Recently we got contacted by a customer, and started the typical remote access setup: ask them to open ssh port for our bastion server, create a new user for us, and add the corresponding ssh public key. Well, they promptly responded, and we tested access, got into their bastion server and then tried to get to one of the broken servers but, it was asking for a password. We just asked the customer for the password, and got a reply stating that they had assumed we were using agent forwarding.
The first instinct of the engineer handling the ticket was: well, lets just start ssh-agent, load the key, and forward it! Of course, after a brief discussion, it became clear it was a bad idea.
It is well known that agent forwarding (forwarding of the ssh authentication agent connection) can be considered, under certain conditions, a security risk, because when you do that a socket is created on the remote host, and any user with access to the socket would be able to authenticate using the keys loaded in the agent.
Some of you could still ask: what is the risk?, after all, the agent connection gets forwarded over ssh, the socket permissions are very restrictive, and the agent will not expose the keys, not even encrypted, it will only answer to authentication requests. Furthermore, when you read ssh-agent man page, it sounds reassuring:
(...)"The idea is that the agent is run in the user's local PC, laptop, or terminal. Authentication data need not be stored on any other machine, and authentication passphrases never go over the network. However, the connection to the agent is forwarded over SSH remote logins, and the user can thus use the privileges given by the identities anywhere in the network in a secure way."(...)
No wonder a lot of people trust ssh-agent so much.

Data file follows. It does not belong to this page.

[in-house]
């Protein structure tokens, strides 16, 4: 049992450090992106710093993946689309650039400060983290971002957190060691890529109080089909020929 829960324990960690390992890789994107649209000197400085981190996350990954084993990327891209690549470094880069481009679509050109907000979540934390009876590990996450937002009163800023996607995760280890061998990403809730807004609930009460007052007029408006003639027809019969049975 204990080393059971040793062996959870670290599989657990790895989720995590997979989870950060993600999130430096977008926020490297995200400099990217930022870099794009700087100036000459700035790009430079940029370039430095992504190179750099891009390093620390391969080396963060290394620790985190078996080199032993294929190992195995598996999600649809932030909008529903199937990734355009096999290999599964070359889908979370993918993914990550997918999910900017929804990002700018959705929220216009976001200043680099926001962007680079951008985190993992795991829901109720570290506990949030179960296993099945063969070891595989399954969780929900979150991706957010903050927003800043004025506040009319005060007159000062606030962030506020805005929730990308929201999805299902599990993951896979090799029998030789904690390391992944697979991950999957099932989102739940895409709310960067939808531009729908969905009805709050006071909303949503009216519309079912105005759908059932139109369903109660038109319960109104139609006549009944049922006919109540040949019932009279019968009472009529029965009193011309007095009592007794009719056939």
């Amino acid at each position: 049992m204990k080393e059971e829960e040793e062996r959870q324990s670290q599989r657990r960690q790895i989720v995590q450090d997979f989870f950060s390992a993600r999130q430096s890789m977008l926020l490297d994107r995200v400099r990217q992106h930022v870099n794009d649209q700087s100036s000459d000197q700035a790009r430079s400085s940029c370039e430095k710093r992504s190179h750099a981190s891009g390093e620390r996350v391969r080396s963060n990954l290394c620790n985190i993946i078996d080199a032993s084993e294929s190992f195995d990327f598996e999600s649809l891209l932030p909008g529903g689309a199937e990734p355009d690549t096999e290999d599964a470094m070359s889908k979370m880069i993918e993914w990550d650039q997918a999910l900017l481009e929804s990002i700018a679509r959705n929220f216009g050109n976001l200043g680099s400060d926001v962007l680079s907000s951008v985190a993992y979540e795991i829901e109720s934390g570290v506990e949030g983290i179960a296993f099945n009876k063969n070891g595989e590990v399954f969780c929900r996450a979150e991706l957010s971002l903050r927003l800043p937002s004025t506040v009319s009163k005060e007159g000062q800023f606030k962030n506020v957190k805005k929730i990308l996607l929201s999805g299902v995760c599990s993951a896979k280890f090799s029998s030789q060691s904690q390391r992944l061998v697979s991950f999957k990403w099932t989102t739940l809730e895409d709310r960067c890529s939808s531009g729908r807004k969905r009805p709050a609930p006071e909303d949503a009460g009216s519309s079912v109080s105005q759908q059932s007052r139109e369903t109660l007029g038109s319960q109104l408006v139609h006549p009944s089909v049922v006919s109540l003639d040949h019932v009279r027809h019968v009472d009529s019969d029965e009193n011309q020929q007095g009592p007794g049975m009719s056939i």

But this is only partially true. The reality is that any user with enough privileges (root-level access, or access to the same user you are using to login) on the remote host will be able to use your forwarded agent through the local socket, and thus authenticate using the keys you loaded into the agent, potentially gaining access to other servers you manage, for as long as you keep your session open. It is worth noting that the access is limited to *using* the keys, but not fetching them, ie, the agent doesn't allow access to the private keys, but only answers authentication requests.
Because of this, it is not a good idea to forward the agent to a server you don't trust (either because you don't know and/or don't trust the other administrators, or because you can't tell for sure if the server is compromised). If in doubt, don't do it, if you really have to do it, limit the keys you add to the agent.
In general, assume that every key you add to the agent will be used by someone or something (bot) on the remote server, ask yourself if you know who will use the key and if you are okay with that.
Now, back to our customer situation. Not having a lot of time to argue or consider alternatives (customer reported an emergency), we just decided to create a new key for this customer, and use what they wanted: agent forwarding. This worked just fine, and allowed us to get into all the failing servers comfortably, and without any risks.
The first thing we had to do was create the key, something like this:
ssh-keygen -t rsa -f ~/agent_keys/new_key-id_rsa
Running ssh-keygen, and then typing in a new key destination would work too, but if you hit enter, you could unwillingly overwrite your default id_rsa file.
Now that we generated the new key, to use it with the agent we need to:
1. Start SSH agent (we don't run it by default), and have the agent run a shell.
In my opinion, this is simpler than starting the agent and then exporting the variables, and has the advantage that the agent will automatically quit when you exit the shell, no need to kill the agent, and no risk that you forget to kill it.
2. Add the key(s) you need to use (keys will be usable by anyone with access to the agent's socket, either on the local or remote server):
3. Connect to the remote host, enabling agent forwarding, likely using the -A parameter:
ssh -A remote_host
Of course, if you modified ~/.ssh/config file to include "ForwardAgent yes", the -A parameter would be unnecessary. Remember to never set ForwardAgent to "yes" globally, unless you really know what you are doing.
4. When you are done, just exit the shell, and agent will automatically quit.
Most problems have different solutions, and this one is not an exception. We decided to use this solution, because it was aligned with what the customer expected, and was fast to implement.
I hope this little post helps increase the awareness of the associated risks of doing agent forwarding and that, in the end, helps sysadmins make informed decisions with security in mind.
Until next time!